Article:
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I am doing the 100 Doors problem as an exercise to practice user input and loops. I do understand the problem can be solved by outputting every square number up to the maximum number, but it defeats the purpose of the exercise. The 100 Doors problem goes like this:

\$N\$ doors are closed. In the first pass, I open all of them. In the second pass, I toggle every second door. In the third pass, I toggle every third door. I continue this until I have completed the \$N\$th pass. Find all the doors that will remain open after \$N\$ passes.

Here is the code:

import java.io.IOException;
import java.util.Scanner;

public class hundredDoors {
    static boolean hasNum = false;

    public static void main(String[] args) throws IOException {
        while (!hasNum) {
            Scanner input = new Scanner(System.in);
            int numOfDoors = 0;

            System.out.print("Please enter the number of doors: ");
            if (input.hasNextInt()) {
                hasNum = true;
                numOfDoors = input.nextInt();
                if (numOfDoors < 1) {
                    hasNum = false;
                    System.out.println("Please enter an integer.");
                    continue;
                }
                boolean[] doors = new boolean[numOfDoors];

                for (boolean door : doors) {
                    door = false;
                }

                for (int index = 1; index <= numOfDoors; index++) {
                    for (int door = index - 1; door <= numOfDoors - 1; door += index) {
                        doors[door] = !doors[door];
                    }
                }

                String output = "Doors still opened: \n";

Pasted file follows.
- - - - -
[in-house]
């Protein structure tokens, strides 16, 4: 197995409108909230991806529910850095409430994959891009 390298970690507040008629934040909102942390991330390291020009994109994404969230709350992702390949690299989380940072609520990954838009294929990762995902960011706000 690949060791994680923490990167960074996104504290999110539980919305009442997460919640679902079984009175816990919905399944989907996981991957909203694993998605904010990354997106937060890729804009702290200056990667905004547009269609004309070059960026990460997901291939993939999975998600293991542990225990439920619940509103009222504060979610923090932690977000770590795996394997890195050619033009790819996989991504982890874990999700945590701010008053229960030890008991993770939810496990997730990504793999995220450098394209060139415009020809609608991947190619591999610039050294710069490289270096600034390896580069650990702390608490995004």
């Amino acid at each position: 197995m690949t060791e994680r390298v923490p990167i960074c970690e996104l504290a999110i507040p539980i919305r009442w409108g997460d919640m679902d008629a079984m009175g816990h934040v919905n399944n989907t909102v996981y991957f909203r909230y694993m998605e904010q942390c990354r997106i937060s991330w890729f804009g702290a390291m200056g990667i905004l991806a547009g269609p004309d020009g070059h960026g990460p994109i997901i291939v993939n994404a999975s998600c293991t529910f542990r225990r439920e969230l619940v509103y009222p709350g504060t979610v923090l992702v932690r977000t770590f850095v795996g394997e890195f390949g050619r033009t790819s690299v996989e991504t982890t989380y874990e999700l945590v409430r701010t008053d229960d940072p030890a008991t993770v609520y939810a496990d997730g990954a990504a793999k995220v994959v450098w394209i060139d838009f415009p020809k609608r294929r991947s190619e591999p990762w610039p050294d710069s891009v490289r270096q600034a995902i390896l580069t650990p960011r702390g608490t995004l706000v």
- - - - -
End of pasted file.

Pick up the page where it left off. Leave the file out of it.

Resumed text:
int loops = 0;
                for (int door = 0; door <= numOfDoors - 1; door++) {
                    if (loops == 10) {
                        output += "\n";
                        loops = 0;
                    }
                    if (doors[door]) {
                        output += (door + 1 + " ");
                        loops += 1;
                    }
                }
                input.close();
                System.out.println(output);
            }

            else {
                System.out.println("Please enter an integer.");
            }
        }
    }
}

One note for this program is that \$N\$ is supplied by the user. The other is that for formatting sakes, each line will have a maximum of 10 numbers (# of door).

My question here isn't how to make it more efficient (the most efficient method is to output every square since they have an odd number of factors as explained here) but rather if the code can be more clean/clear (ie, names of indentifiers, loops can be shortened, input validation check can be better, etc).

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  • \$\begingroup\$ Have you tried running this code? It has an obvious bug: you have to enter the same number twice, because the first input.nextInt() result is discarded. \$\endgroup\$ – 200_success Sep 1 '18 at 17:52
  • \$\begingroup\$ @200_success I see what you mean, the bug has been solved and the question edited so it will not reappear \$\endgroup\$ – Anthony Pham Sep 1 '18 at 18:01
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The program is difficult to read because all code is in the main() function. As an example, one has to jump to the end of the program in order to understand how the “get a positive integer from the user” loop works.